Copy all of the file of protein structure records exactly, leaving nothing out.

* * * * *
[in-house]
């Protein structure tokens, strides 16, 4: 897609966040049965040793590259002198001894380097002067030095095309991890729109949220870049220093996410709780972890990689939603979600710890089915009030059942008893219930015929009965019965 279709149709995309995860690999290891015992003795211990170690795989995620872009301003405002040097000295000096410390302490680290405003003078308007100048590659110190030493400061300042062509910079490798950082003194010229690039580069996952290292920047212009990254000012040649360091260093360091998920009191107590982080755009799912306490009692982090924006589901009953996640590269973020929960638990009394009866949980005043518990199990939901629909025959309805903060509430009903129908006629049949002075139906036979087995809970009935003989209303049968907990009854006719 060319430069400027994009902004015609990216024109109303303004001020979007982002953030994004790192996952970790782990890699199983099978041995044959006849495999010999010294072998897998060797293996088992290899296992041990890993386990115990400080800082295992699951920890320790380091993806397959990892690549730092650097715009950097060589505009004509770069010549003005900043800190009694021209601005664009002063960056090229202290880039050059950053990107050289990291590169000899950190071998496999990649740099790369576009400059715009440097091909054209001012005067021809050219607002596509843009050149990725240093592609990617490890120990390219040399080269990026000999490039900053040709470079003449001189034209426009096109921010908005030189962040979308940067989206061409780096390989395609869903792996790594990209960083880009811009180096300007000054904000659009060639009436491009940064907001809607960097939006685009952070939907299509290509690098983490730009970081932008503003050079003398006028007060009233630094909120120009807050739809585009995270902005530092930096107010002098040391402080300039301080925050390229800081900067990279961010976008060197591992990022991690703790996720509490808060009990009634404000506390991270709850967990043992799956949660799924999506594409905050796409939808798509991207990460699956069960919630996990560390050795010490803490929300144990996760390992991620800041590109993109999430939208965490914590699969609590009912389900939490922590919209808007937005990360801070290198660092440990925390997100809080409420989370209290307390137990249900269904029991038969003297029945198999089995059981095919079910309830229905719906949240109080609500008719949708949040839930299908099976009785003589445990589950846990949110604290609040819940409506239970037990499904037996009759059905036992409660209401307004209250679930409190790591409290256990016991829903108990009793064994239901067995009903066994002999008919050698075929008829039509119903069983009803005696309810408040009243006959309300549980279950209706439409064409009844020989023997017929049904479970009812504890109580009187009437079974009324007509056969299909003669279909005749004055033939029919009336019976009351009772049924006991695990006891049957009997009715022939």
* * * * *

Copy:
[in-house]
């Protein structure tokens, strides 16, 4: 897609966040049965040793590259002198001894380097002067030095095309991890729109949220870049220093996410709780972890990689939603979600710890089915009030059942008893219930015929009965019965 279709149709995309995860690999290891015992003795211990170690795989995620872009301003405002040097000295000096410390302490680290405003003078308007100048590659110190030493400061300042062509910079490798950082003194010229690039580069996952290292920047212009990254000012040649360091260093360091998920009191107590982080755009799912306490009692982090924006589901009953996640590269973020929960638990009394009866949980005043518990199990939901629909025959309805903060509430009903129908006629049949002075139906036979087995809970009935003989209303049968907990009854006719 060319430069400027994009902004015609990216024109109303303004001020979007982002953030994004790192996952970790782990890699199983099978041995044959006849495999010999010294072998897998060797293996088992290899296992041990890993386990115990400080800082295992699951920890320790380091993806397959990892690549730092650097715009950097060589505009004509770069010549003005900043800190009694021209601005664009002063960056090229202290880039050059950053990107050289990291590169000899950190071998496999990649740099790369576009400059715009440097091909054209001012005067021809050219607002596509843009050149990725240093592609990617490890120990390219040399080269990026000999490039900053040709470079003449001189034209426009096109921010908005030189962040979308940067989206061409780096390989395609869903792996790594990209960083880009811009180096300007000054904000659009060639009436491009940064907001809607960097939006685009952070939907299509290509690098983490730009970081932008503003050079003398006028007060009233630094909120120009807050739809585009995270902005530092930096107010002098040391402080300039301080925050390229800081900067990279961010976008060197591992990022991690703790996720509490808060009990009634404000506390991270709850967990043992799956949660799924999506594409905050796409939808798509991207990460699956069960919630996990560390050795010490803490929300144990996760390992991620800041590109993109999430939208965490914590699969609590009912389900939490922590919209808007937005990360801070290198660092440990925390997100809080409420989370209290307390137990249900269904029991038969003297029945198999089995059981095919079910309830229905719906949240109080609500008719949708949040839930299908099976009785003589445990589950846990949110604290609040819940409506239970037990499904037996009759059905036992409660209401307004209250679930409190790591409290256990016991829903108990009793064994239901067995009903066994002999008919050698075929008829039509119903069983009803005696309810408040009243006959309300549980279950209706439409064409009844020989023997017929049904479970009812504890109580009187009437079974009324007509056969299909003669279909005749004055033939029919009336019976009351009772049924006991695990006891049957009997009715022939």